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Thoughts on voting and reputations

by ahunter (Monk)
on Jun 15, 2000 at 02:38 UTC ( #18207=monkdiscuss: print w/replies, xml ) Need Help??

Thought #1 - It might be nice to see a breakdown of the reputation of a 'controversial' node, with both ++ and -- votes (say a node with more than one of both). It's quite likely that such a node merits further discussion :-)

Thought #2 - You can vote on a node, no matter how ancient it is. I suspect people very rarely vote on a node once it gets old. As the reputation of a node may be useful in helping someone searching the archives for an answer to a question, it would be good if the voting system timed out, and you could see the reputation for all nodes over, say, one month old, but no longer vote on them.


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RE: Thoughts on voting and reputations (kudra: keep voting for old nodes)
by kudra (Vicar) on Jun 15, 2000 at 09:18 UTC
    I disagree with the second suggestion. The value of certain nodes doesn't erode over time. People who are discovering these nodes for the first time or who are using them for the first time should be able to vote on them. This is especially true because more people are voting now, so older nodes look undervalued in comparision to new ones.

    Haven't you ever run across a topic you knew nothing about, and so ignored, only to find yourself later dealing with it, going back to the related nodes, and finding a great deal of useful information? Haven't you ever searched for information on a topic, only to find just what you needed in a node that was created before you joined?

    I want the ability to vote for a good node regardless of its age. I don't know how many people do go through the archives looking for interesting old nodes, but I'm one person who does.

      The point of the second suggestion was not to devalue old nodes, but rather to help people searching the archives judge which answers to a question are the best - if you don't know about a subject, you will have difficulty telling the difference between a good answer and a great answer - though I imagine the really bad answers will tend to speak for themselves (or have helpful followups)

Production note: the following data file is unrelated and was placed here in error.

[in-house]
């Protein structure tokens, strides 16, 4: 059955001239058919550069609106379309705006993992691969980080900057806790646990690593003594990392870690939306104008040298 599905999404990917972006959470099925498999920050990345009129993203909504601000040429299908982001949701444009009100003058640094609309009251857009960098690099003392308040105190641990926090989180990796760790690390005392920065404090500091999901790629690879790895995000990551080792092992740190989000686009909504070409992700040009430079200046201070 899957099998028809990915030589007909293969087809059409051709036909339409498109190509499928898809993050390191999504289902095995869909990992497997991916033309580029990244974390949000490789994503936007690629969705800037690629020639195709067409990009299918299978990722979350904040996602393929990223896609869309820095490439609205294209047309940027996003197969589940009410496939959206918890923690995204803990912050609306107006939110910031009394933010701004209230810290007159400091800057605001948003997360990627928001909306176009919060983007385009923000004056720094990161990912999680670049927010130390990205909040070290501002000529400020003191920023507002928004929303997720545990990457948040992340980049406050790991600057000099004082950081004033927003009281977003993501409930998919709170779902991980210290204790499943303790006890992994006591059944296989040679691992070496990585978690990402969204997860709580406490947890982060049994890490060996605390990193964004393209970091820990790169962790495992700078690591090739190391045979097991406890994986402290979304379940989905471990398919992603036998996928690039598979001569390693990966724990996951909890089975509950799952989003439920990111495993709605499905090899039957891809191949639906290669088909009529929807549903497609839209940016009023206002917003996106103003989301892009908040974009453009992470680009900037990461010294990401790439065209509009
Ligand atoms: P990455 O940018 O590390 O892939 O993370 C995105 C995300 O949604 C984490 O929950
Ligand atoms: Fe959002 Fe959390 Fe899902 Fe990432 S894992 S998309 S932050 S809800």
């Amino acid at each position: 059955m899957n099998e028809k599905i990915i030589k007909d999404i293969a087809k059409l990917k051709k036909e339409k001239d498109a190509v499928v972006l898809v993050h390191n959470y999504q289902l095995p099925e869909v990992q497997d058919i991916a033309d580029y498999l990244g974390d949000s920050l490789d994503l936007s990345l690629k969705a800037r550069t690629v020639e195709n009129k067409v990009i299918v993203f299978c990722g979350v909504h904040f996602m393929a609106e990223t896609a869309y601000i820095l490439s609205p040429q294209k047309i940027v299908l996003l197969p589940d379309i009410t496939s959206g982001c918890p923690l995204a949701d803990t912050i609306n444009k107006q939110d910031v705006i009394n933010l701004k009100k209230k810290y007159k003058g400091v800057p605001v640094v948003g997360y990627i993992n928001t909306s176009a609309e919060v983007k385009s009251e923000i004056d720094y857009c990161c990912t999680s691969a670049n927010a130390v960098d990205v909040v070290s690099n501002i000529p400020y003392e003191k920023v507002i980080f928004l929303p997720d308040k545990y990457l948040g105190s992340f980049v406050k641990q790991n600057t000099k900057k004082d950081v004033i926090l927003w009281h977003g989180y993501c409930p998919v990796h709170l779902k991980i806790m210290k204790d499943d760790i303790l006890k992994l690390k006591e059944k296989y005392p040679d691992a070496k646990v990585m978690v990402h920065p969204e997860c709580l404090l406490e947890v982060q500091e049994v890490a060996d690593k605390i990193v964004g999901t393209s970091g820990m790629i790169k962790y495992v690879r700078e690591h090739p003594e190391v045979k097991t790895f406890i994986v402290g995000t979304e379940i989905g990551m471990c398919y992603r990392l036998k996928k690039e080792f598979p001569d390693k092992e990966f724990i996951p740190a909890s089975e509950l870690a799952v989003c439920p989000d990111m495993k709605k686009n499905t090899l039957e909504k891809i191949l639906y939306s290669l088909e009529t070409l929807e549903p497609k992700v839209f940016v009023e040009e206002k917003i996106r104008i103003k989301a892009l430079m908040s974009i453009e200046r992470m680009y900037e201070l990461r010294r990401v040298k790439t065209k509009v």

It would just be a helpful cue to people who are new here or who are new to a subject as to which answers in the archives are the best or most helpful (or at least, those that other people think are the best or most helpful :-)


        I must admit, I'm with kudra on this one.
        I often search for answers to problems I'm experiencing, and that search often leads me to old nodes. If I find something that I think is insightful and/or particularly good, then I will vote ++ for it.
        I see your point about being able to see the results of the voting and agree that it would be useful if you are trying to gauge the 'importance' of a node, but I think withdrawing the ability to vote on that node will just remove the ability for a monk to show his appreciation to the author.
        As you suggest I think that the 'greatness' of the node can be gauged by the comments attached to it and the reader, whether a newbie or not, should be able to judge for themselves.